- Difference between good and poor quality wool
|Last update: March 30, 2012 03:23:51 PM|
Difference between good and poor quality wool
J.J. Venter. Agricultural Researcher
Animal Production. Karoo Region
P.B. X529. Middelburg. C.P. 5900
It is endeavoured through sustained research to improve the quality of Merino wool to ensure its demand by the wool trade and to suit the requirements of the manufacturers.
According to the classing standards for Merino wool prescribed by the National Wool Growers' Association of South Africa (1978), quality means the definition and evenness of crimp, the handle and the presence or absence of deviating fibres.
Quality is basically associated with trueness of breeding, i.e. uniformity of fibre thickness in wool, and indicates the usefulness of wool as a textile fibre.
Three grades of quality are made, namely:
showing a well-defined and regular crimp, a kind handle and the absence of deviating fibres in wool.
having an irregular or indistinct crimp or a dull appearance, a slight lack in handle and indication of deviating fibres.
also called common wool- clearly showing a lack of definition or regularity of crimp, a harsh handle and/ or presence of noticeably coarse fibres or hair in the wool.
In Merino wool production the handle of wool is considered as an indication of quality (character). Preference is given to softness of handle in the judgement of wool and selection of sheep which produce a wool of good quality.
Factors which may influence the stiffness of the wool and so indirectly the handle and thus the assessment of the quality will contribute to a marked difference in the physical properties of wool of either good or poor quality.
Since it is essential to produce a wool of good textile properties, an investigation was made to identify measurable differences in the physical properties of wool of Merino sheep purposely selected and bred for wool of either good or poor quality.
For nine successive years (1969 to 1977) midrib wool samples were taken from the two-tooth ewe and ram progeny. The quality of the wool was subjectively assessed and points were awarded according to grade: a wool of good quality received 4 to 5 points while a wool of poor quality received 1 to 2 points. Wool samples were analysed for the following properties: fibre diameter, crimp frequency, fibre length, crimp ratio, compressibility, feltability and degree of weathering.
A marked difference between wool of good and poor quality was apparent in respect of almost all properties. The difference between the wool of ewes and rams was inconsistent at the age of two-tooth (18 months). In some cases the differences were relatively small and not clear.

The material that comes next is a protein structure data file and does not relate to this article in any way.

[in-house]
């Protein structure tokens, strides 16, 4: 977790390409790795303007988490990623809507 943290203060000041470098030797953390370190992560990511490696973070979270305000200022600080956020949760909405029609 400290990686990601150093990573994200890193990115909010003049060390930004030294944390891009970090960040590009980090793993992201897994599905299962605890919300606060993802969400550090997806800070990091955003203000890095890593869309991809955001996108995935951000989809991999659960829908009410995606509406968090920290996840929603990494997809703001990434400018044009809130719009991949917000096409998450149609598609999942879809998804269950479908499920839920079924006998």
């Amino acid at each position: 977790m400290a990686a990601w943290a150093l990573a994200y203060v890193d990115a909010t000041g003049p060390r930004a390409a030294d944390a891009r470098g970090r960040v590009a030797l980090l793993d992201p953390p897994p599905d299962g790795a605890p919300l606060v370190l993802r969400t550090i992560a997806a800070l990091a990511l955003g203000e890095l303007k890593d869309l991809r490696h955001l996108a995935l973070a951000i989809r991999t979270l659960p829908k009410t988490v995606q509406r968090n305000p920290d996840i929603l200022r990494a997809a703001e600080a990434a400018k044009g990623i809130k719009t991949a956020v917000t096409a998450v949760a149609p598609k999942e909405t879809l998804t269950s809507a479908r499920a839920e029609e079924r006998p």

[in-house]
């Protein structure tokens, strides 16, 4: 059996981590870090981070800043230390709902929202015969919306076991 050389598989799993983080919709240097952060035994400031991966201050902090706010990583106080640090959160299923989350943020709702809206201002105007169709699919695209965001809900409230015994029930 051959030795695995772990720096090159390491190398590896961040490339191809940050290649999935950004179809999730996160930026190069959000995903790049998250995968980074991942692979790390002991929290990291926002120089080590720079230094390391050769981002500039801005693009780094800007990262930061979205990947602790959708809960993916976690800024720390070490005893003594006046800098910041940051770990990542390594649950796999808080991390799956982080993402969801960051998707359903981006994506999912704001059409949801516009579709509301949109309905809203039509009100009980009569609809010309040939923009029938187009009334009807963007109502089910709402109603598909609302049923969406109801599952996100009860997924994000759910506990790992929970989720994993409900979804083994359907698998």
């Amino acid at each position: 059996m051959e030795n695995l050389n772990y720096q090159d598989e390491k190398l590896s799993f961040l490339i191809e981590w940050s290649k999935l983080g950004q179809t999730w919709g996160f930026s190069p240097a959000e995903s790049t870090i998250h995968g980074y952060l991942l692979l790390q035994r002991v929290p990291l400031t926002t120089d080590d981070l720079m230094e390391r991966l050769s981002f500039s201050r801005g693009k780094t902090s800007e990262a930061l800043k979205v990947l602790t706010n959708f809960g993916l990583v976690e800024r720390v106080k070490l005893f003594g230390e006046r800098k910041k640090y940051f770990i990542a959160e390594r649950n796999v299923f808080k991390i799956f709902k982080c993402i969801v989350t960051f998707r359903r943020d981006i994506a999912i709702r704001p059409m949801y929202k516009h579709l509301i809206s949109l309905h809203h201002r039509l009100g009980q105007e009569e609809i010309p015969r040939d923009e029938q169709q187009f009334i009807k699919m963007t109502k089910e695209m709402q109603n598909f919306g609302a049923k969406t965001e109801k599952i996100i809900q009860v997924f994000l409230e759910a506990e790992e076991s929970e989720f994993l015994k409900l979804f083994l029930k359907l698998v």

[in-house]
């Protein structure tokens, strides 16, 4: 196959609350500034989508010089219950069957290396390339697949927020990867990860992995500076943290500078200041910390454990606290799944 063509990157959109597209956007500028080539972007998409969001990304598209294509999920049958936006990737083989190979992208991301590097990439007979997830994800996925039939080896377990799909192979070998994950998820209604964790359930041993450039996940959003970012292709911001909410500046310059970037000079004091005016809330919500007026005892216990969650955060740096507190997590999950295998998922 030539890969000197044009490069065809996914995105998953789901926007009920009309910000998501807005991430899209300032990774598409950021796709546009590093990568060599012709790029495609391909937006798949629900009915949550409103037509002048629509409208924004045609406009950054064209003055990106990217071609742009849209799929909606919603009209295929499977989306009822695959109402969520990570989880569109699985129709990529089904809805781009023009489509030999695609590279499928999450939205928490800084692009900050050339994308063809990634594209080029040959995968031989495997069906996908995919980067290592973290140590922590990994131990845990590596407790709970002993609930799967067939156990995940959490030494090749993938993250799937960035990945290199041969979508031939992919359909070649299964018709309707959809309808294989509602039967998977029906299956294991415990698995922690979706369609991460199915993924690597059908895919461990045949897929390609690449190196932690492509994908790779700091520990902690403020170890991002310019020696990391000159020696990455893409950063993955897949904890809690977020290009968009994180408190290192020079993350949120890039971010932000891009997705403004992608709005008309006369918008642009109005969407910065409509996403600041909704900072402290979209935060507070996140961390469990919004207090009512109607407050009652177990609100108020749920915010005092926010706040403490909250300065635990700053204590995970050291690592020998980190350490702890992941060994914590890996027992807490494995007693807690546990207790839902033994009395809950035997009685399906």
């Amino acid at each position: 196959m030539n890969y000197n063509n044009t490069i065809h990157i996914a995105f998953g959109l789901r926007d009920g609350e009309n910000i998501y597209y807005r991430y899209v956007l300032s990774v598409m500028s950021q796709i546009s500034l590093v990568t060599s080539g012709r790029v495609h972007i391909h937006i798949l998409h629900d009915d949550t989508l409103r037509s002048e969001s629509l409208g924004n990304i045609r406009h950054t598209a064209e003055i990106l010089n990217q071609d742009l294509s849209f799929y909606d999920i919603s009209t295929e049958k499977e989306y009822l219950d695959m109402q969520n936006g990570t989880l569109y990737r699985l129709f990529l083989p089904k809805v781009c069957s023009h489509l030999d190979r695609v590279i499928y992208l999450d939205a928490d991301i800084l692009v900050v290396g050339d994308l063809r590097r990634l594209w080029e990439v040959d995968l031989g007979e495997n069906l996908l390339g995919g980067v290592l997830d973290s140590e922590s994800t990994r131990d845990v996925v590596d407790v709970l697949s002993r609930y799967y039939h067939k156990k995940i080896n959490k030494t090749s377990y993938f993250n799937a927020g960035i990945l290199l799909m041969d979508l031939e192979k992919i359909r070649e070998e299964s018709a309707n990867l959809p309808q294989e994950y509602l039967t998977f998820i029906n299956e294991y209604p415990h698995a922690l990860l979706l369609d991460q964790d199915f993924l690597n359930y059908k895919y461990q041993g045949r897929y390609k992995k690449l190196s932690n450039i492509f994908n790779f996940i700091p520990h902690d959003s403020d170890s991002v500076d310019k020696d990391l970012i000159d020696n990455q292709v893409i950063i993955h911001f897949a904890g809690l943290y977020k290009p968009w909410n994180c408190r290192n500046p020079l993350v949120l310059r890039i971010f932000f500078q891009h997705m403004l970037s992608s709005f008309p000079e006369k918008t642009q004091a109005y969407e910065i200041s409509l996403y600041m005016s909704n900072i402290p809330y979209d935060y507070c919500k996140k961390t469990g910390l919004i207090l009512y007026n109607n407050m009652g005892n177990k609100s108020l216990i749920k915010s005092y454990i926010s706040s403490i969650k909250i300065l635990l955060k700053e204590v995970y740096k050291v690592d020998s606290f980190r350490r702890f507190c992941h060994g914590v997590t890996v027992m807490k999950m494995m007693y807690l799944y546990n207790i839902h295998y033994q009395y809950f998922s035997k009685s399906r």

The wool of good quality was significantly finer, by one to two micronmetres, and had fewer crimps per 25,4mm than normal for fine wool and was longer than wool of poor quality. Wool of good quality was consequently much more under-crimped and had a significantly lower resistance to compression and a higher feltability. It was also significantly more weathered in the tip portion.
A gradual decline in resistance to compression and an increase in felting propensity were noted over the nine years of purposeful selection for good quality wool. Softness of handle, which is considered a requisite for quality, is associated with a fine fibre or a low resistance to compression. This is confirmed by this study, from which it was evident that wool of good quality with its characteristic so-called "kind-handle" was significantly finer and less crimped than wool of poor quality.
It was further obvious that purposeful selection and breeding of good quality, indirectly emphasizing softness of handle, cause the wool to become more under-crimped, resulting in a reduction in resistance to compression and an increase in feltability. Such wool will also tend to be flabby and lack substance on the sheep's back, where it may fall open more easily, especially when it is long during the hot summer months, and may become more deeply weathered.
Too much stress on quality may also lead to a deterioration in staple formation, fleece density and percentage of yolk.
It was evident that wool of poor quality, in contrast to that of good quality, deviated less from the Duerden-relationship. It tended to maintain a relative average value in respect of resistance to compression and felting propensity, and also was less subject to weathering deeper into the staple.
Highly crimped wools, having a high resistance to compression, are very suitable for various purposes. Selection for a high resistance to compression must, however, is applied with caution in formulating breeding plans, owing to its genetic responses by changing the balance of the parameters relating to wool production. With an increase in quality number, normally crimped wools (according to Duerden's Standards) showed only a slight increase in resistance to compression, as well as In resistance to extension of individual crimped fibres, which may be ignored for all practical purposes. Fine and coarse Duerden-true Merino wools may thus have the same handle and also generally perform better in processing that either under-crimped or over-crimped wools of corresponding diameters.
Evidently Duerden-true wools also generally showed certain desirable properties in the end product, like good draping quality, high crease resistance and less shrinkage. Selection and breeding of a Duerden-true wool, therefore, is strongly recommended in order to retain the desirable properties.
A more detailed description of good quality wool should include the following terms: well defined, evenly crimped in relation to fibre diameter and showing no hairlike. fibres (thick fibres, hairs, kemp, etc.)
Karoo Agric 2 (3), 26-27